Poetry Reading at the
          Yakimono Gallery, Kyoto

The note they left at the hotel said
take a taxi to the Higashiyama district
at the foot of the Eastern Mountains.
You will see students parking bikes
at a library no bigger than a shed.
The Bank of Kyoto is on the corner.
Across the street on the north side
you will see a wooden sign
that reads 哲学の道 —this is
the start of the Philosopher’s Path.
As the full moon slowly rises,
follow the narrow stone way
under the bent, old cherry trees
that weep over the tiny canal.
Very shortly you will come to
a small koban—a police box.
Continue along the canal,
enjoying the sound of water.
Walk for an unhurried minute
toward a wide stone staircase
that leads up the mountain,
rising higher into the darkness
and Kitaro’s night of nothingness.
Stop at the base of the stairs
and do not climb them.
Beside the road in the shadows,
a red paper lantern burns
next to a small wooden easel
displaying a book of poetry.
This is the centuries-old house.
Pass under the gabled gate
and through the rock garden
to the gallery with ceramics
silently occupying space and time.
Slide open the paneled door.
Waiting among the potters’ vessels,
you will see rows of friendly faces.



In the quiet after dinner, we sit in the living room.
I tell my children gathered around me
that each day we compose the story of our lives
between the blank margins of existence—
barrenness and bleakest despair.
The three of them listen, calmly indulging me,
smiling, having heard their father recite
a thousand such monologs.

As the evening’s darkness settles,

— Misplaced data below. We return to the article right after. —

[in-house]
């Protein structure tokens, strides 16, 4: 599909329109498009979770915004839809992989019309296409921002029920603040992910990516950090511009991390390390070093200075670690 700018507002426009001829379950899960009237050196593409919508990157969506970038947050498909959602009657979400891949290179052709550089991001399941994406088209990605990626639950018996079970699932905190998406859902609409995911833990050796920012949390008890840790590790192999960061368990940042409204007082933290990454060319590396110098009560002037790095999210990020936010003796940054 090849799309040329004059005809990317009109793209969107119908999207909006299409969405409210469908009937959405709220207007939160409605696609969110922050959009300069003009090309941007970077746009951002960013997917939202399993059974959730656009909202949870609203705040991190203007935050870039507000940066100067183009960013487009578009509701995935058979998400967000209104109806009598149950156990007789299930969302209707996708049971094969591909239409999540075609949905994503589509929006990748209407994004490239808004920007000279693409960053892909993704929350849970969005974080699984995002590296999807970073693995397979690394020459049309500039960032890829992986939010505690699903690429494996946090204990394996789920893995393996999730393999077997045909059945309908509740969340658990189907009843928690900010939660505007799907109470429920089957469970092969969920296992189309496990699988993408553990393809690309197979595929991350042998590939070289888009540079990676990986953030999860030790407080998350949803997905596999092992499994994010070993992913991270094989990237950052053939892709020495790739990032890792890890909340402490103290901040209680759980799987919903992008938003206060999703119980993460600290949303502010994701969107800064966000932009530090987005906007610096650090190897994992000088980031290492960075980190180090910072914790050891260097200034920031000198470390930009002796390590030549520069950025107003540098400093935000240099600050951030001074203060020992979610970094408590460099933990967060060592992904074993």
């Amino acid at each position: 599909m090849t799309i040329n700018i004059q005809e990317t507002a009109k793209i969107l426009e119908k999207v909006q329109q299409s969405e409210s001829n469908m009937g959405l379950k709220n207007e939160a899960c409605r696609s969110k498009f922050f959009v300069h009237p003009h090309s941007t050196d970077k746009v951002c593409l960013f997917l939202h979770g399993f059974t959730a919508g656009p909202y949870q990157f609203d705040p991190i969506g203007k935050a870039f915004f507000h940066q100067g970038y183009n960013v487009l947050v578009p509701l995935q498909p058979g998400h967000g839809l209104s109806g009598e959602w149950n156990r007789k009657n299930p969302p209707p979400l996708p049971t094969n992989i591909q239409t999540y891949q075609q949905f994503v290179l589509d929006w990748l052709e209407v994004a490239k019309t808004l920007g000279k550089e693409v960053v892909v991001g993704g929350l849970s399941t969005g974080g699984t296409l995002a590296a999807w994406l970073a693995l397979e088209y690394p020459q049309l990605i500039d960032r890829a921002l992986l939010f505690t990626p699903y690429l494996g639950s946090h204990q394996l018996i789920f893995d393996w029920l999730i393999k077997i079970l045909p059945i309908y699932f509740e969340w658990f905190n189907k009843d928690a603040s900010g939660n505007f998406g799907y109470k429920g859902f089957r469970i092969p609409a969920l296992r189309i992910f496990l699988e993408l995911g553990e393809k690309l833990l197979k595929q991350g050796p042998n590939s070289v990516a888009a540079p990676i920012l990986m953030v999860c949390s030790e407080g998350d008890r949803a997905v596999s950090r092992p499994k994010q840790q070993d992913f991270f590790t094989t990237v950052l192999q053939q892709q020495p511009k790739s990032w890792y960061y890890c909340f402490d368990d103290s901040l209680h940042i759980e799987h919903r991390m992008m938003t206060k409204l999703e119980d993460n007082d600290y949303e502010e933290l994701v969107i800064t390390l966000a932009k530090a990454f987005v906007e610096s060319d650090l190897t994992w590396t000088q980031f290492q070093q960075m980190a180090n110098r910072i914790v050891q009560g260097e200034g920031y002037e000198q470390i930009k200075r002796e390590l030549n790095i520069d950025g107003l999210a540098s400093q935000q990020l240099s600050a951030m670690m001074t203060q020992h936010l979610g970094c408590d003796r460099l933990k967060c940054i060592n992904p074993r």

my sentences spiral away like comets through space—
and the children are like three silent blue planets,
or three bright moons, or a trio of tiny distant stars
shining with me in the dim universe of our house.

When they say nothing,
I pull the chain on a lamp to light the room,
adding that sometimes I feel like Franz Kafka.

“Who is Franz Kafka?” they ask.
I tell them he’s a hero of mine, a writer
who wrote books that stab us and affect us like disasters,
like suicide, like the death of someone we love
more than ourselves.

The three of them say, yes, exactly right!
and Google “Kafka” on their cell phones.
They read his aphorisms aloud—
A cage went in search of a bird—
which immediately they say should have been translated,
“A cage flies off in search of a bird.”

Then Andrew says barrenness is not so bad—
depends on how you look at it.
With a wink William says he likes my poems
their vast white spaces,
those wide silences he can enter at the line’s end.
Sarah innocently agrees. She says margins
are like towering, white clouds that recreate
and restore us high above the earth.
Every line of a poem, she says, is a leap
and fall from heaven
to the next line

where, with renewed strength,
I say,
taking up the thought,
we face life’s next terror, life’s next wonder.

RICHARD JONES is the author of seven books of poems from Copper Canyon Press, and the editor of the literary journal Poetry East and the free, worldwide poetry app, “The Poet’s Almanac.” A new book, Stranger on Earth, is forthcoming from Copper Canyon in
2018. and